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As Detroit ICUs fill, officials ask outstate hospitals to share the load

As coronavirus cases continue to skyrocket in Detroit and surrounding areas, the state is asking hospitals outside of southeast Michigan to offer 10 percent of their hospital beds for Detroit-area hospitals that are overflowing with patients. 

“Many of our hospitals particularly in southeast Michigan are at or near capacity. Intensive care units are full and emergency departments are overloaded,” chief medical executive Dr. Joneigh Khaldun said during a news conference Thursday morning. “The only way we’re going to be able to effectively handle this outbreak is by coming together and coordinating our health care resources as a state.”

Some hospitals have already offered space, which will be used for both coronavirus and non-coronavirus patients as needed, officials said. 

As Bridge reported Wednesday, Detroit has one of the highest rates of coronavirus infection in the nation, with 705 of the state’s 2,294 cases as of Wednesday. Detroit coronavirus cases make up around a third of total cases in the state, despite the city having less than 10 percent of the state’s population. Michigan overall currently has the fifth-highest number of confirmed cases of any state in the country. 

Gov. Gretchen Whitmer said Thursday that the rapid rate of spread could be related to the city’s density, but Khaldun said it’s also about the “social determinants of health.” Detroit residents are more likely to die from heart disease, cancer, stroke, diabetes, kidney disease and pneumonia than the rest of the state or country.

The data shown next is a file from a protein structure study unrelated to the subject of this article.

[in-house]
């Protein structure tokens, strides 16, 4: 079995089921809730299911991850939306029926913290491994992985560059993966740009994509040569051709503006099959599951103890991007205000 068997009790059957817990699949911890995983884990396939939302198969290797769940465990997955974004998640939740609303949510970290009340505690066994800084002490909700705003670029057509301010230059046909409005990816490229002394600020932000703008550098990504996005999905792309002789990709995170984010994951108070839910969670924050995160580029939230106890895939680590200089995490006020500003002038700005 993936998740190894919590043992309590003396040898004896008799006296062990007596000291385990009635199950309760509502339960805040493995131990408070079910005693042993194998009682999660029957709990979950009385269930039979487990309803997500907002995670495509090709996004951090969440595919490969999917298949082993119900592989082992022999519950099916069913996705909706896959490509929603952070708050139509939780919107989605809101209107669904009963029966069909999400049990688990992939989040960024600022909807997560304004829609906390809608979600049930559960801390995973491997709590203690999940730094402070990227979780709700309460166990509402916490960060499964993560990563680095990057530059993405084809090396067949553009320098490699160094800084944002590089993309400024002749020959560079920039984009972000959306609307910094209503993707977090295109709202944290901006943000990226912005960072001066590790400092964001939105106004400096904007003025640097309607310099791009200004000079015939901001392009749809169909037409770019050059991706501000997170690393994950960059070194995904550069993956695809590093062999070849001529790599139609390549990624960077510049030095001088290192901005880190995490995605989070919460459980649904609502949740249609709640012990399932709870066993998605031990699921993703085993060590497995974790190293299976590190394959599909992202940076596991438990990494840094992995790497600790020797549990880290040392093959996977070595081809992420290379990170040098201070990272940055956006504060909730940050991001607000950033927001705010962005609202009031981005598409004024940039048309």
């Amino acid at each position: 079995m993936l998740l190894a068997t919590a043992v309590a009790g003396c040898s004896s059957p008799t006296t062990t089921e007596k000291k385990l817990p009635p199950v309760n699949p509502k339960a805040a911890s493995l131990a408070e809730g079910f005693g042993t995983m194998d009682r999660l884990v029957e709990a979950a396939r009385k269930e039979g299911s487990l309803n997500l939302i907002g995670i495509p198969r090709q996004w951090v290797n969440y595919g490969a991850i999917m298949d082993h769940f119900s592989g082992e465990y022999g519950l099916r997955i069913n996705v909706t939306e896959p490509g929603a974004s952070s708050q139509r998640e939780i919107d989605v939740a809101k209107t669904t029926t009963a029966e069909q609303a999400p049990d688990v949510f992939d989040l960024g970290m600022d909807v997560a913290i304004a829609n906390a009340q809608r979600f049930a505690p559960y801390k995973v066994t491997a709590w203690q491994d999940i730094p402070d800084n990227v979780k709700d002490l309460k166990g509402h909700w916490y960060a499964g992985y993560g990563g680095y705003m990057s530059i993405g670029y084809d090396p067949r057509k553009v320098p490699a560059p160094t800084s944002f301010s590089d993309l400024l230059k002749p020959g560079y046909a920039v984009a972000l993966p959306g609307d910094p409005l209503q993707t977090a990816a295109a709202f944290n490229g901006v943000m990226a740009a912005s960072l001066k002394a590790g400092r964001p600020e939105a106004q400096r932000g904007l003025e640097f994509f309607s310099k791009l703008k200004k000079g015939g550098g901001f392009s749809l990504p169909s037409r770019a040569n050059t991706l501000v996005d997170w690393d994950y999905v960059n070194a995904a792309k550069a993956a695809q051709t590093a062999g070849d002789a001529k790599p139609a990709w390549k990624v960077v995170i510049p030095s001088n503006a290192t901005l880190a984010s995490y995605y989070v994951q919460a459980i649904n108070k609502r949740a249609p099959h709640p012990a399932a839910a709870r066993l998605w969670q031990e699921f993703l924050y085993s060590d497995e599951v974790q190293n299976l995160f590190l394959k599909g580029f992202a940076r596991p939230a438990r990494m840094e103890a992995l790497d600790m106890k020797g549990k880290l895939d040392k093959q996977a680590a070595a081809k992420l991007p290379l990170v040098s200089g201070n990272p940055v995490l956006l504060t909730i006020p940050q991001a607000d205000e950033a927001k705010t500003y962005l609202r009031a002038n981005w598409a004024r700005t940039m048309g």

“When you have generations of concentrated poverty… when you have pandemics like this it’s going to hit those places harder” from both a health and economic perspective, said Khaldun, who formerly worked as the director of the Detroit Health Department. “It all is really hitting Detroit much harder.”

Officials said they are also looking to “alternative sites” such as hotels and now-empty college campuses to help serve as relief hospitals, particularly spaces close to hospitals. The Army Corps usually takes three to four weeks to set up a field hospital; Whitmer is asking them to do it much quicker, she said. 

Finding more beds is the top priority right now because “we are still in the upslope” of the epidemic, Khaldun said. 

“Right now we’re a few weeks out from meeting the apex” of cases in Michigan, Khaldun said. “But it all depends on what everybody does” and whether they adhere to the stay at home order. 

Whitmer also said during the press conference: 

  • She sent a request to President Donald Trump today for a major disaster declaration for the state, as he had granted for other states such as California, New York and Washington. If approved, Whitmer said it would help the state provide more meals, rental assistance, temporary housing, counseling, additional capacity to build field hospitals. 
  • There is still a pressing need for more personal protection equipment for health care workers. By working with companies in and outside of Michigan, the state has gotten 13 million N95 masks, 226,000 surgical masks, 35,000 hospital gowns, 4 million gloves, around 100,000 face shields, 250 beds and thousands of gallons of hand sanitizer. She didn’t say when health care workers would get this PPE.
  • The state’s major auto manufacturers, Ford, General Motors and Fiat Chrysler, are working to manufacture PPE, respirators and ventilators. 
  • The state lab, hospitals and private labs have run at least 9,100 samples across the state, but they are not yet reporting numbers on recoveries. “It’s really so early we don’t have an accurate number of people who have recovered,” Khaldun said.
  • Whitmer could not report any citations or other enforcement related to the stay at home order. 
  • It’s still not clear when K-12 students will be allowed to go back to school or whether they’ll be able to use online learning toward required credit hours. A Whitmer spokesperson said the governor “can act through executive actions” but she is working with schools, the Legislature and the Michigan Department of Education to determine the best way forward.



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